Tuesday, 28 October 2008
Hands on the G1
Today I had my first chance for an actual play with the first phone to be launched based on Google's Android architecture, the G1. I had read many reviews and gave my synopsis in an earlier posting to this blog, but it was nice to touch and try one for myself.
My first observation is that the reaction of a user to this phone may be very different depending on whether they have a Google account or not. It is impossible to make or receive a simple phone call with this device until one has created a new Google ID or entered the details of an existing account. The problem here is not that this costs any money (it doesn't of course), but rather that the people in the world who have or desire to have a Google account are a particular skewed population. This may be fine if the target audience for G1 matches this but not if the intention is to sell to a more general audience.
My second reaction relates to the connector provided on the bottom of the G1. It seems to amount to an HTC proprietary version of mini USB with extra audio connectors. There is no separate audio jack to plug earphones into to listen to a call or music playing on the phone for example. And the connector is hardly standard either. Apple received (rightly) some flack for the decision to put a recessed audio jack on the original iPhone which restricted the earphones that could be used to the ones Apple provided with it. They subsequently removed this restriction on the 3G version released this year. I wonder if the successor to the G1 will also revise the thinking behind the connectors used. I haven't seen much complaint about this for the G1 yet it not only requires a specific earphone termination but also USB connection/power cord too!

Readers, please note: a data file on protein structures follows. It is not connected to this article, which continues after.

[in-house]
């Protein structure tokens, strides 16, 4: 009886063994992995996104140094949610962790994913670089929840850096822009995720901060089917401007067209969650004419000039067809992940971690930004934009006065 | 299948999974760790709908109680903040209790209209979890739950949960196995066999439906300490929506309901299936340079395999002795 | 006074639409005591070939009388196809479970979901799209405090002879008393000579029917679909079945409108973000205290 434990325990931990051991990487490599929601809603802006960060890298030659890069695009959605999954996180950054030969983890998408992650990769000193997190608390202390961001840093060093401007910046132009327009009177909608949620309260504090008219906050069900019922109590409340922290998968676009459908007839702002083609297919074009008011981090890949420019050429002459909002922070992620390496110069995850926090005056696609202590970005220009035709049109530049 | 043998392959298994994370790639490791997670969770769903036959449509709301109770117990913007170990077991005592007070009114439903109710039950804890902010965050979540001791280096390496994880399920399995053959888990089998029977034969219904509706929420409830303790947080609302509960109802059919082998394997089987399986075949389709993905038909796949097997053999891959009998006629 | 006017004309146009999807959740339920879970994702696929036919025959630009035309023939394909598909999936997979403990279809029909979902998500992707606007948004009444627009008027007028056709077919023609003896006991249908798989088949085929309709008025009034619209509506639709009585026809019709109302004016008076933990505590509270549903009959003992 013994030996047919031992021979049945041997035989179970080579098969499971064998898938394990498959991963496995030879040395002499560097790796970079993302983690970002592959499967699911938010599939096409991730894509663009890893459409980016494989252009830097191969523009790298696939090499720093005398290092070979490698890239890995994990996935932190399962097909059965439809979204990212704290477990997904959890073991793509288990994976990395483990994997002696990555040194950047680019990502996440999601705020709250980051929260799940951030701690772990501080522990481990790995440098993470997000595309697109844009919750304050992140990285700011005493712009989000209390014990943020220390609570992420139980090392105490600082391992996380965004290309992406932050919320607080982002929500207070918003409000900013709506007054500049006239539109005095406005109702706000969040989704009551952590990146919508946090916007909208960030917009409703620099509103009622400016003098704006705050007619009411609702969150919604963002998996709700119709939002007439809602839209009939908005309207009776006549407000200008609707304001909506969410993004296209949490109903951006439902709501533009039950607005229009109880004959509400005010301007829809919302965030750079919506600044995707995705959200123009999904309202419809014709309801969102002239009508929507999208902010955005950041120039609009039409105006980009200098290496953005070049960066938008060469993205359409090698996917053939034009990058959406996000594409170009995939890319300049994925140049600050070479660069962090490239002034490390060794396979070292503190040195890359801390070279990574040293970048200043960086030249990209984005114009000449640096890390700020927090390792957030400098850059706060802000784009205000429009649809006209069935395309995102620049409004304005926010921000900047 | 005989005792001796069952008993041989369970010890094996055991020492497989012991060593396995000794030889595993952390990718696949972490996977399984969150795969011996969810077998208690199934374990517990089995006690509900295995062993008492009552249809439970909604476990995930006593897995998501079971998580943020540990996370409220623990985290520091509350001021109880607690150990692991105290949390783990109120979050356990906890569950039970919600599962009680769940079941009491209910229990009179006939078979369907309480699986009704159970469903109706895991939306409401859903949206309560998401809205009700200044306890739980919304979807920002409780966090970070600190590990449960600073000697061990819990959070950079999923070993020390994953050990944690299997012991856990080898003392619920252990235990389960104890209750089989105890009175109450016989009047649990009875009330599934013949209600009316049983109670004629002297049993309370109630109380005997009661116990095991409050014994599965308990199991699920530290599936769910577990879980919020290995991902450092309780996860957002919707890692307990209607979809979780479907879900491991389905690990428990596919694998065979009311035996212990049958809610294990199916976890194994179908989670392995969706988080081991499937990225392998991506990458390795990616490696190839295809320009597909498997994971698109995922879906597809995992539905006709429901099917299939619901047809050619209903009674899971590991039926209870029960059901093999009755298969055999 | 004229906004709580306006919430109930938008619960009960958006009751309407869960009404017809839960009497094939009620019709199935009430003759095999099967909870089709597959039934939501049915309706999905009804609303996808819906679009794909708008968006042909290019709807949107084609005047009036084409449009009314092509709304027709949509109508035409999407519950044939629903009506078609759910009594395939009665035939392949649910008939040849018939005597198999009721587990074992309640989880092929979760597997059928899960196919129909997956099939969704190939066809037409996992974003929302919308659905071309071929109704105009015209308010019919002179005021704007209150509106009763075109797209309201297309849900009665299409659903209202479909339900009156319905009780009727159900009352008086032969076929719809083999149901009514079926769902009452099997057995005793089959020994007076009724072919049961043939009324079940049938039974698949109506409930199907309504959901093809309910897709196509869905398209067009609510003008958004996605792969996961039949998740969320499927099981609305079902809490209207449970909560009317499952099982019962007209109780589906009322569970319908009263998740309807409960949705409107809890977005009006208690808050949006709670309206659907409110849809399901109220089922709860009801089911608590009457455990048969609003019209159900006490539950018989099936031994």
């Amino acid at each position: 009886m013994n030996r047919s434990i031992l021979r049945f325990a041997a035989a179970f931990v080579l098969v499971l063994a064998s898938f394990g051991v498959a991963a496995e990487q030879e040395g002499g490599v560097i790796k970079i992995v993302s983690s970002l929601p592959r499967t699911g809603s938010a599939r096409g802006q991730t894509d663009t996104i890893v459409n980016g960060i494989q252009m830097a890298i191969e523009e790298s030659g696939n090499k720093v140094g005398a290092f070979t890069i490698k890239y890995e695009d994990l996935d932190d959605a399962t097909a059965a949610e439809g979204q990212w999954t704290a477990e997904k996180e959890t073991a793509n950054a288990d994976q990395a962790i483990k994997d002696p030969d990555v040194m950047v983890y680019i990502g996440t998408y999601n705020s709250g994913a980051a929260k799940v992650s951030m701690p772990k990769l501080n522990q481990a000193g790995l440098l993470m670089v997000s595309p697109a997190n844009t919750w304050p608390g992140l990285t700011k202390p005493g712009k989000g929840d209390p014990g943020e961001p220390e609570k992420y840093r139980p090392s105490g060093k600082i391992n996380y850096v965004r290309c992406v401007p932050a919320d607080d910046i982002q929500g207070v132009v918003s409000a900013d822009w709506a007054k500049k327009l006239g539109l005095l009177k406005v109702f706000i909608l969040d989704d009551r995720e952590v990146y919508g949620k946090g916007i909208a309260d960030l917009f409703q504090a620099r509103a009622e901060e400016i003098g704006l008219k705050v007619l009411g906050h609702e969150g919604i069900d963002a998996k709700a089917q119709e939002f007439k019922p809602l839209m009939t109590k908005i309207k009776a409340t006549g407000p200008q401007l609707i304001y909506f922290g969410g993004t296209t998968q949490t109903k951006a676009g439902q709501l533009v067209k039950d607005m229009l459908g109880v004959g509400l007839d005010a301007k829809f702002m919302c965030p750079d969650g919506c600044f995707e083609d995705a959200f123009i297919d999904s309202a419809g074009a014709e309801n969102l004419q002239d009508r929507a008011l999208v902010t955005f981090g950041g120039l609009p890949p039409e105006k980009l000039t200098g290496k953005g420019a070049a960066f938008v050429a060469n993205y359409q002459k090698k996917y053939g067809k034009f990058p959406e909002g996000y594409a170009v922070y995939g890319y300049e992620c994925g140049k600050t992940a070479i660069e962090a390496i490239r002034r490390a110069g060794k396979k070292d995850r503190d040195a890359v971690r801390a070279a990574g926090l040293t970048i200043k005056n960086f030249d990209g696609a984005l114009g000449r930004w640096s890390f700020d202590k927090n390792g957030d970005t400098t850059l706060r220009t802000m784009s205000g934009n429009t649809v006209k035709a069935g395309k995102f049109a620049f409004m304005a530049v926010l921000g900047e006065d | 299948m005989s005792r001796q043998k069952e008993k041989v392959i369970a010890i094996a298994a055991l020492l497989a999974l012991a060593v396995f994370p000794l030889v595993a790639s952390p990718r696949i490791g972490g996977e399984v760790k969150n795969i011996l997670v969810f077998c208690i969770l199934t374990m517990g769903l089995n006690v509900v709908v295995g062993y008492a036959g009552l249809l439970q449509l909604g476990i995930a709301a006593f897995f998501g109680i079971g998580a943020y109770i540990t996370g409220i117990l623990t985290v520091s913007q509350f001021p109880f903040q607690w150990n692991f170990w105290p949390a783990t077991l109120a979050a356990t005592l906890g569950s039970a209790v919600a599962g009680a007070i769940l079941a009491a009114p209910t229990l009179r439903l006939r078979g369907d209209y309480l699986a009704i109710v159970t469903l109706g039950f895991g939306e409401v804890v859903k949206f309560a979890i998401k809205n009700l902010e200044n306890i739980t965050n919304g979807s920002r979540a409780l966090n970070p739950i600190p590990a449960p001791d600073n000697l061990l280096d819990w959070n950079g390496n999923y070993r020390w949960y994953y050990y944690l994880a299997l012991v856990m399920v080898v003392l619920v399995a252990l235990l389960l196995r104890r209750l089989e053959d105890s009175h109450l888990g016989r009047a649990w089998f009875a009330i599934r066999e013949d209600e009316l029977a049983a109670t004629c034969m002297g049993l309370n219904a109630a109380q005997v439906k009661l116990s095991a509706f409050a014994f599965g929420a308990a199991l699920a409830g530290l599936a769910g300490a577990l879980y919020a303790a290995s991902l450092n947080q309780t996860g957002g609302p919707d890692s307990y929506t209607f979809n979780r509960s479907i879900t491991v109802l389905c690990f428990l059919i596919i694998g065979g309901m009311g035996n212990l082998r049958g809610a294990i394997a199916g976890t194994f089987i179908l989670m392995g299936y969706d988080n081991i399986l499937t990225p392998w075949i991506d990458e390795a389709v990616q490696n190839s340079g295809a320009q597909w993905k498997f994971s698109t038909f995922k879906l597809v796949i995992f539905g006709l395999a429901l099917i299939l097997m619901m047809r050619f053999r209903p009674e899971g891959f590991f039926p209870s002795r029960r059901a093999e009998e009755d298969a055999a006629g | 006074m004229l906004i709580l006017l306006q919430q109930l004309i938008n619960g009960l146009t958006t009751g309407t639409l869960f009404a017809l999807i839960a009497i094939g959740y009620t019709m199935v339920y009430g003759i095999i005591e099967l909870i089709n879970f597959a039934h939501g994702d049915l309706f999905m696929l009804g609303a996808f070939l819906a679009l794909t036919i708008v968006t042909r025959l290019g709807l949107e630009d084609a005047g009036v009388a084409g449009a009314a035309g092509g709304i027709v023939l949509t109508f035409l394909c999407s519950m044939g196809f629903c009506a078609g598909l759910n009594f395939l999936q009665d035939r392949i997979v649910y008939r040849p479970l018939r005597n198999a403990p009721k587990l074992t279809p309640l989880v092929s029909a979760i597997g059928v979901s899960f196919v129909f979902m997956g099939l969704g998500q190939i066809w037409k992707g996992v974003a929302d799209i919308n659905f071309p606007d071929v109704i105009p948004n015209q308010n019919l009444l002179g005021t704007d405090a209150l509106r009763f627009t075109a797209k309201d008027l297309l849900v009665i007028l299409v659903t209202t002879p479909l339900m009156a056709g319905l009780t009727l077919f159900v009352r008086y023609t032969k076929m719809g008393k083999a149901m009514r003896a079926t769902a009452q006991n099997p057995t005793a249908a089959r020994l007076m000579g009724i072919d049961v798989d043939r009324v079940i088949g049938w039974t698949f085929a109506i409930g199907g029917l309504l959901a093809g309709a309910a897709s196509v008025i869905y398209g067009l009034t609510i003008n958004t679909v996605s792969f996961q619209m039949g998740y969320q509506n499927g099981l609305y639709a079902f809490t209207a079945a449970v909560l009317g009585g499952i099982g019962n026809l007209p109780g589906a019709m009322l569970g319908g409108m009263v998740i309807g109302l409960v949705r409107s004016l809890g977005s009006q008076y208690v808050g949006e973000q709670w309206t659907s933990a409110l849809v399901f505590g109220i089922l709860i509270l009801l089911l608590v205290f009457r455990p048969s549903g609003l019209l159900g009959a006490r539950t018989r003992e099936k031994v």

Apart from some issues with how well the included mail program handles other IMAP mail systems and some user interface inconsistencies, the general performance of applications on the G1 seemed reasonable for the first version. However those who describe it as an iPhone killer are missing many things ... including that Apple has added so many corporate-friendly features, a significant one being full exchange support in the iPhone software updates. But the G1 is an interesting device and will probably achieve the idea of fragmenting the marketplace further from the established players, something that I feel may well be more important in the Android strategy. Anyway I suspect a large number of technical internet-savvy, the open-source fraternity and tech-industry people will love it as their phone.